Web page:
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Boku exec: Mobile payment opportunity untapped in offline media

October 24, 2013


Are marketers ready for mobile payments?

NEW YORK – A Boku executive at the Media Tech Summit 2013 conference said that offline media including everything from billboards, print advertisements and television are still a new opportunity with mobile payments.

The “Lightning Round: Why You Must Pay Attention – Mobile Payments Are Here To Stay” session gave attendees an overview of all the different types of mobile payments that are available to marketers. Additionally, the executive spoke about why mobile payments are more than simply a fad.

“There are still a number of opportunities in mobile payments that I think are still largely untapped, and it’s another reason why I think mobile payments are here to stay,” said Ray Ramillosa, vice president of marketing at Boku, San Francisco.

“One of the things about that now is in the context of offline media, whether that’s a TV ad, even a radio ad, certainly a print ad or even a billboard,” he said. “If you think about the ways that advertisers and publishers try to drive immediate action, I would argue that those methods are a challenge today.”

“I think there is something that is still left to be desired in the experience, and I think what that is is the fact that it’s hard to make this stuff really immediately actionable.”

Pay on mobile
According to Juniper Research, mobile payments will bring in $1.3 trillion by 2017 globally.

However, there is still some uncertainty about what constitutes a mobile payment.

The three main payment types being used today is the ability to pay via a mobile device, person-to-person payments and online payments that trigger a payment through a mobile phone number that is entered online.

For merchants, the main drawback of mobile payments is the cost, per Mr. Ramillosa.

Additionally, mobile payments are confusing for consumers because there is not a standard technology to use and it often involves multiple steps for consumers.

For example, there are several apps that let consumers pre-pay for parking by syncing up a credit card an app. However, this still requires that a consumer finds, downloads and uses an app.

On the other hand, a text-to-pay option that prompts consumers to text a keyword to a short code that can then be billed via a carrier is a more universal tactic to use since every mobile device accepts SMS messages.

Even though SMS and text-to-pay has been around for a long time, especially in Europe and other countries, there is still a massive opportunity to leverage the technology, according to the Boku executive.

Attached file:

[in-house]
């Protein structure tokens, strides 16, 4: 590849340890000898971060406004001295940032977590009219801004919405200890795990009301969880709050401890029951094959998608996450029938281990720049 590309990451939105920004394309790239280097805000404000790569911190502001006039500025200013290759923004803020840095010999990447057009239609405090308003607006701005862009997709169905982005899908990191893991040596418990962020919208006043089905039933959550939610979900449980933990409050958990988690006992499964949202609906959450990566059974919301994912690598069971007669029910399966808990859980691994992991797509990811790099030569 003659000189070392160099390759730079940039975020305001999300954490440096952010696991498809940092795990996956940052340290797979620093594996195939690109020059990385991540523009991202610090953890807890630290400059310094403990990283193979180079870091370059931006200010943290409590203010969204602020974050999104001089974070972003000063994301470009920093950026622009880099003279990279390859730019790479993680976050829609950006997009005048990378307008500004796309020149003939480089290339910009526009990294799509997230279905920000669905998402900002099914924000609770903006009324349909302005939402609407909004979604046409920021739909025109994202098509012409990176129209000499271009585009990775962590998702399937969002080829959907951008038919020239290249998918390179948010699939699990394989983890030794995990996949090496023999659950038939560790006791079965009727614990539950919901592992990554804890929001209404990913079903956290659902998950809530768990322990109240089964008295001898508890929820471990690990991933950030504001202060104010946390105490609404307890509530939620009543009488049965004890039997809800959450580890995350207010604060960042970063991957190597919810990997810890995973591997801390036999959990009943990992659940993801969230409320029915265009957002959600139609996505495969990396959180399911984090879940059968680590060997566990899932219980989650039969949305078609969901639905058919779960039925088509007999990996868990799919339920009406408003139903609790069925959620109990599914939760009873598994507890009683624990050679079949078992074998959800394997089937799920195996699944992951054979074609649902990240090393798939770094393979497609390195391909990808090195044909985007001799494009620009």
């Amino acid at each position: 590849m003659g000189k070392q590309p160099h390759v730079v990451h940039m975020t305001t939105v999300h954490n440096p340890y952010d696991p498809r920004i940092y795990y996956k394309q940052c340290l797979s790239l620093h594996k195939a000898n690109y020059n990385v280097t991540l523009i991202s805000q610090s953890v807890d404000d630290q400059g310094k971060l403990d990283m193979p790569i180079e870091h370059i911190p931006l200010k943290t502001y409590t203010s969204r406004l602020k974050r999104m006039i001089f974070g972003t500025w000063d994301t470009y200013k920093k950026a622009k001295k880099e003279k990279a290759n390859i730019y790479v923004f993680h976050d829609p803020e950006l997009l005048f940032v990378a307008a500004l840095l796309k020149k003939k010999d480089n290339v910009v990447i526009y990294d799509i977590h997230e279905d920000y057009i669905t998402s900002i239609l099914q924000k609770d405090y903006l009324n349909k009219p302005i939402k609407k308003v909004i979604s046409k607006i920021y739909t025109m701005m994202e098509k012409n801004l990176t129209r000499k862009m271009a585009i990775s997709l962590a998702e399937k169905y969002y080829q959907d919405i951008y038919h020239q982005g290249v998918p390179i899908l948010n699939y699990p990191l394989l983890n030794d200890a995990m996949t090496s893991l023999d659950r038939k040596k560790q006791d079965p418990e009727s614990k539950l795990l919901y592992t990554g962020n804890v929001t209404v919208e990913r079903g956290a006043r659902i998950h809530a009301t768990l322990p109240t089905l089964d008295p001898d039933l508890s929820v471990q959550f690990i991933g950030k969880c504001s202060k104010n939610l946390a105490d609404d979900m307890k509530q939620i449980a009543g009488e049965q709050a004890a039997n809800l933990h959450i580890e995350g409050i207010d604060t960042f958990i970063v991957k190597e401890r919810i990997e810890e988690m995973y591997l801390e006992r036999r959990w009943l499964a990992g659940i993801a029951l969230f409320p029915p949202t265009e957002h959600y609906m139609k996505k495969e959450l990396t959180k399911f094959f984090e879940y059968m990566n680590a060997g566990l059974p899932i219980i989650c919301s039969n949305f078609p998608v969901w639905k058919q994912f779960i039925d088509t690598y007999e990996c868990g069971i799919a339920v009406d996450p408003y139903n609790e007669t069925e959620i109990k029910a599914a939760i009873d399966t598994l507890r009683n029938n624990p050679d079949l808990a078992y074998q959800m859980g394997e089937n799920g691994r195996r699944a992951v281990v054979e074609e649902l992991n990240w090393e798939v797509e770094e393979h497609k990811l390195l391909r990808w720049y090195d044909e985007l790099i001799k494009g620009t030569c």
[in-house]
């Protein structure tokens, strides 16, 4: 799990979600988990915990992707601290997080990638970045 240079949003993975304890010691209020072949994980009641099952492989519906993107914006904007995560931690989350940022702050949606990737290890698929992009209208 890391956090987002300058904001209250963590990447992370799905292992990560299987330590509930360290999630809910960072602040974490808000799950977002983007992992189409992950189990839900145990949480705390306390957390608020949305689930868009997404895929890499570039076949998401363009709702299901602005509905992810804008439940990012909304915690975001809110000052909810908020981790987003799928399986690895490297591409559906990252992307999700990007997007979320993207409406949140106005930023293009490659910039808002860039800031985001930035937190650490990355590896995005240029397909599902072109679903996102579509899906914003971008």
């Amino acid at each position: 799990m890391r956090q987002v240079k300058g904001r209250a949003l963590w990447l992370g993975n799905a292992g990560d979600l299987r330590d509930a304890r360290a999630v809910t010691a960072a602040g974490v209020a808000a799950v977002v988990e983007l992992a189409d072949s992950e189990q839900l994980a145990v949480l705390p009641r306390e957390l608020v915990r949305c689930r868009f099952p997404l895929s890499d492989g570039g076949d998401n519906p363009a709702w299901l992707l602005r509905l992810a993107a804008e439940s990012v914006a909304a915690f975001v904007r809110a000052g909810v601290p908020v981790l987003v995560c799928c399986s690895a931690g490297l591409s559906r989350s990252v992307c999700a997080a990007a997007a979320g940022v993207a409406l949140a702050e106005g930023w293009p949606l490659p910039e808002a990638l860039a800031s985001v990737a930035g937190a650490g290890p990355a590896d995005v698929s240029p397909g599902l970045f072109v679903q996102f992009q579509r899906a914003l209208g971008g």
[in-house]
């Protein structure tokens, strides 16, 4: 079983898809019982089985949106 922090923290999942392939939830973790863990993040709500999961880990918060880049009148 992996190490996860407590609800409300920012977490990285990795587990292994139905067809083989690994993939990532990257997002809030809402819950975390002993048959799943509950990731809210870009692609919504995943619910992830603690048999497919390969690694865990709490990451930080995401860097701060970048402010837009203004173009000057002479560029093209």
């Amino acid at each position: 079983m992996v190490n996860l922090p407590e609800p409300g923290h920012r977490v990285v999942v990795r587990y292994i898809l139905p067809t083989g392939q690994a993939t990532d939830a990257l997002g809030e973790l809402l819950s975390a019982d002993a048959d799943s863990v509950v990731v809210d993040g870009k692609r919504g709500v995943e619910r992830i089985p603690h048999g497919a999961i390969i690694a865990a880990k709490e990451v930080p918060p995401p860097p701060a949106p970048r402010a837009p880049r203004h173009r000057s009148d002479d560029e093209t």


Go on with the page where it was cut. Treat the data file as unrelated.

Near-field-communications also poses a big opportunity for marketers as a simple way to pay for items via a mobile device, but also requires that consumers have an enabled mobile device, and ownership of the devices is still low.

“The intent here is to make the advertising immediately actionable in the instances of where you want to do that,” Mr. Ramillosa said.

Connected devices
During the “Mobile In Motion: Challenges, Disruptions and Innovations” session, a Qualcomm executive spoke about the different ways that marketers can leverage the next wave of devices.

These new devices will include better battery life that let consumers multitask while the devices also become more contextually aware.

For example, Paramount Pictures worked with Qualcomm to develop an app around its new “Star Trek into Darkness” film earlier this year, which contains a rabid fan base of consumers that constantly want additional content.

The film studio developed an app that leveraged audio recognition to sync with a TV ad. Consumers who downloaded and had it open a TV commercial aired to recognize that consumers were tuned into TV.

Then the app served consumers a special content offer with sneak peak scenes that could be shared.

Additionally, the app used GPS to pick up when consumers were nearby to a theater to drive ticket sales.

“If you think about your smartphone today, it’s fairly passive – this will be the revolution,” said Tim McDonough, vice president of marketing at Qualcomm, San Diego.

“Today it sits there, it’s doing things in the background, it’s synching your email, it’s switching from cellular to Wi-Fi to get you the cheapest connection at the highest power, it’s telling you who is posting stuff to Facebook and Twitter, but it’s sitting there waiting for you to do something,” he said.

“But your smartphone is about to change, and it’s going to change largely due to what’s happened with the software ecosystem, [and] largely because of what we have done to the chips inside these phones.”

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